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1.2 The Electromigration Failure

When an electric current passes in a conductor, atoms are driven towards the anode due to the momentum transfer from the electrons to the atoms [1]. Due to the blocking boundary imposed by the barrier layer in Cu dual-damascene lines, there is an accumulation of atoms at the anode side and, at the same time, a depletion at the cathode end. Atom accumulation at the anode leads to the development of a compressive stress, while the depletion of atom at the cathode yields a tensile stress. This stress development can results in two distinct failures. If the compressive stress is sufficiently high and the surrounding dielectrics are weak, metal extrusion may form, causing short circuits [7]. On the other hand, a sufficiently high tensile stress leads to void formation, which can grow and span the line or via, so that the line resistance significantly increases and the interconnect fails [8]. Normally, the critical stress for extrusion formation is larger than that for void formation, and the latter is the dominant failure mechanism.

Electromigration induced failures normally present two distinctive phases. In the first one no electromigration generated voids can be observed in the interconnect and no significant resistance change of the line is detected [9]. This phase lasts until a void is nucleated and is visible in scanning electron microscopy (SEM) pictures. Then, the second phase starts, where the void can evolve in several different ways, until it finally grows to a critical size causing a significant resistance increase or completely severing the interconnect line [10,11]. Thus, the total electromigration lifetime is the sum of the time for a void to nucleate plus the time for the void to develop.

Figure 1.2 shows two typical failures in a copper dual-damascene line [12]. In the first case the void nucleates right under the via, so that the failure tends to occur soon after nucleation. Thus, the time to failure is dominated by the nucleation period. In turn, if the void nucleates away from the via, the void has first to migrate towards the via, where it then grows to cause the failure. Therefore, the lifetime is dominated by the void evolution phase [12].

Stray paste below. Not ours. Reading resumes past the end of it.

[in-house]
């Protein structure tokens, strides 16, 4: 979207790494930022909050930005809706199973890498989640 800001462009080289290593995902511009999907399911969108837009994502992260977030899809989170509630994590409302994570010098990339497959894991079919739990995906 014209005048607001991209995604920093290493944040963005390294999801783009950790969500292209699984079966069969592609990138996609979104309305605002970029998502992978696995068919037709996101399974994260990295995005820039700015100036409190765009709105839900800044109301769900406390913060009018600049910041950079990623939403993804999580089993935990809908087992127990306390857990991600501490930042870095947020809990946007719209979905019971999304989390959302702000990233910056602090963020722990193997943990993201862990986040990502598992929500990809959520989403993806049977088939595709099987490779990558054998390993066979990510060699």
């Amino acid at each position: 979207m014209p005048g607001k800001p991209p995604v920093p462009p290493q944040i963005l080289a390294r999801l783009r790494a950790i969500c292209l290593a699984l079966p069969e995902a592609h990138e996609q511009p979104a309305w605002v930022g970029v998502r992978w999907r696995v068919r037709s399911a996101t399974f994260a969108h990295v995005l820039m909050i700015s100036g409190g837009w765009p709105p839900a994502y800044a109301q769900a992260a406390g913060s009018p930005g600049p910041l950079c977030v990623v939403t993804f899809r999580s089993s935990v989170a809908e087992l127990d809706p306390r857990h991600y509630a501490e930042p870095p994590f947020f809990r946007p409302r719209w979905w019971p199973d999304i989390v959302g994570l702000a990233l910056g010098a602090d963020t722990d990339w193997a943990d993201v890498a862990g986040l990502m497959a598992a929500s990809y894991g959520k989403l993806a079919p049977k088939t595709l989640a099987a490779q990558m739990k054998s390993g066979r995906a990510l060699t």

Figure 1.3 shows the electromigration lifetime, normalized to the expected lifetime for the $ 1\,\mu$m technology node, as a function of the interconnect cross sectional area [13,14]. As the dimensions of the interconnects decrease, the electromigration lifetime also decreases, because the reduction of via and line dimensions requires a smaller critical void to cause the failure [13]. Moreover, as the line width is reduced beyond $ 100\,$nm, the growth of copper grains during the line fabrication is also reduced, leading to smaller grain sizes [15,16,17]. Consequently, the interconnect line changes from a bamboo-like to polycrystalline structure, so that grain boundary diffusion provides an additional path for mass transport [18]. Another contribution for shorter electromigration lifetimes comes from the introduction of low-k interlevel dielectrics [2,12].

Figure 1.2: Failures in a damascene line. (a) Failure dominated by the void nucleation phase. (b) Failure dominated by void nucleation migration and growth.


Figure 1.3: EM lifetime variation as a function of the interconnect dimensions. This curve is calculated based on equation (1.13).

next up previous contents
Next: 1.2.1 Experimental Lifetime Estimation Up: 1. Introduction Previous: 1.1 Dual-Damascene Fabrication Process

R. L. de Orio: Electromigration Modeling and Simulation